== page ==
Theological Problems with Theistic Evolution -- By: David H. Lane

Journal: Bibliotheca Sacra
Volume: BSAC 151:602 (Apr 1994)
Article: Theological Problems with Theistic Evolution
Author: David H. Lane


Theological Problems with Theistic Evolution

David H. Lane

[David H. Lane is a biologist in Wellington, New Zealand.]

[This is article two in the two-part series, “A Critique of Theistic Evolution.”]

With respect to the theological view of the question. This is always painful to me. I am bewildered. I had no intention to write atheistically. But I own that I cannot see as plainly as others do…evidence of design and benificence on all sides of us. There seems to me so much misery in the world…. I cannot…view this wonderful universe, and especially the nature of man, [as]…the result of brute force. I am inclined to look at everything as resulting from designed laws, with the details, whether good or bad, left to the working out of what we may call chance…. But the more I think the more bewildered I become.1

Theistic Evolution in Opposition to Special Creation

Theistic evolutionists contrast their view that God created the universe and man by strictly natural laws with what they call the “anti-science” of special creation, which they claim invokes miracles unnecessarily.2 They limit understanding of the earth’s origins to secondary (natural) causes, excluding first or primary (intelligent) causes from all areas of science. They argue that the general theory of evolution (“molecules-to-man” evolution) is fully compatible with a belief in theistic creation, as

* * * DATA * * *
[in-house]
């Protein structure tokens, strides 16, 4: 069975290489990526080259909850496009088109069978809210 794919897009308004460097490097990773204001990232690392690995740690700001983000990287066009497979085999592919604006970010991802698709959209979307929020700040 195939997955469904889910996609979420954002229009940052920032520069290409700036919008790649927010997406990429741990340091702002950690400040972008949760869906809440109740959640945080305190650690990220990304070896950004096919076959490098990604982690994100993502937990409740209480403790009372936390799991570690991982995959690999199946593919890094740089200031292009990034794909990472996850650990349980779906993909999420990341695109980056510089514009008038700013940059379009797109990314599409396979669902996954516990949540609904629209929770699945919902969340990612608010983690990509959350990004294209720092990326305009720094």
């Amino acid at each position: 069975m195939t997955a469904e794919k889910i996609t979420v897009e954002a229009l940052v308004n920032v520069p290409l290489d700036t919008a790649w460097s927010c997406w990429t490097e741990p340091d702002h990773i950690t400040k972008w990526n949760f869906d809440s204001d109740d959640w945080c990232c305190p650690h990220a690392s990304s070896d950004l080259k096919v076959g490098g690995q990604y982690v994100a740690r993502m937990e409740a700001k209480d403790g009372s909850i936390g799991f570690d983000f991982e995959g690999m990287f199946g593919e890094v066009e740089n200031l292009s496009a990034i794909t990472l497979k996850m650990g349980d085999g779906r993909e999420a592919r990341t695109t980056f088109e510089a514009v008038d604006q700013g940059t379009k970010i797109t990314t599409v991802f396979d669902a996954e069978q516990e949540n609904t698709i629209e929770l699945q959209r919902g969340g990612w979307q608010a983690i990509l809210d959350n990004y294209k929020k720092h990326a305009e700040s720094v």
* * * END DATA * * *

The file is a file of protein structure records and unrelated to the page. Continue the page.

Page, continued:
well as their own interpretation of the Genesis record of origins. In part one of this series the liberal and conservative versions of theistic evolution were defined and shown to be perversions of biblical Christianity. A distinction was drawn between origin science, in which it is admissible to include a First Cause or primary (intelligent) cause(s), and operation science, which is strictly limited to secondary causes. Both special creation and the general theory of evolution were shown to be part of origin science and ultimately beyond the scope of the empirical method. Blackmore and Page, who are conservative theistic evolutionists and critics of creation science, state:

Instead of saying “We do not know, we must keep investigating,” much creationist literature turns quickly to a special miracle in order to hold the pieces [of their theory] together…. Creation scientists readily refer to the miraculous power of God in order to explain what they see as otherwise inexplicable events…they refuse to limit their understanding of the earth’s origins to simply natural causes. Furthermore, they hold the Scriptures as the final arbiter on what did or did not ...

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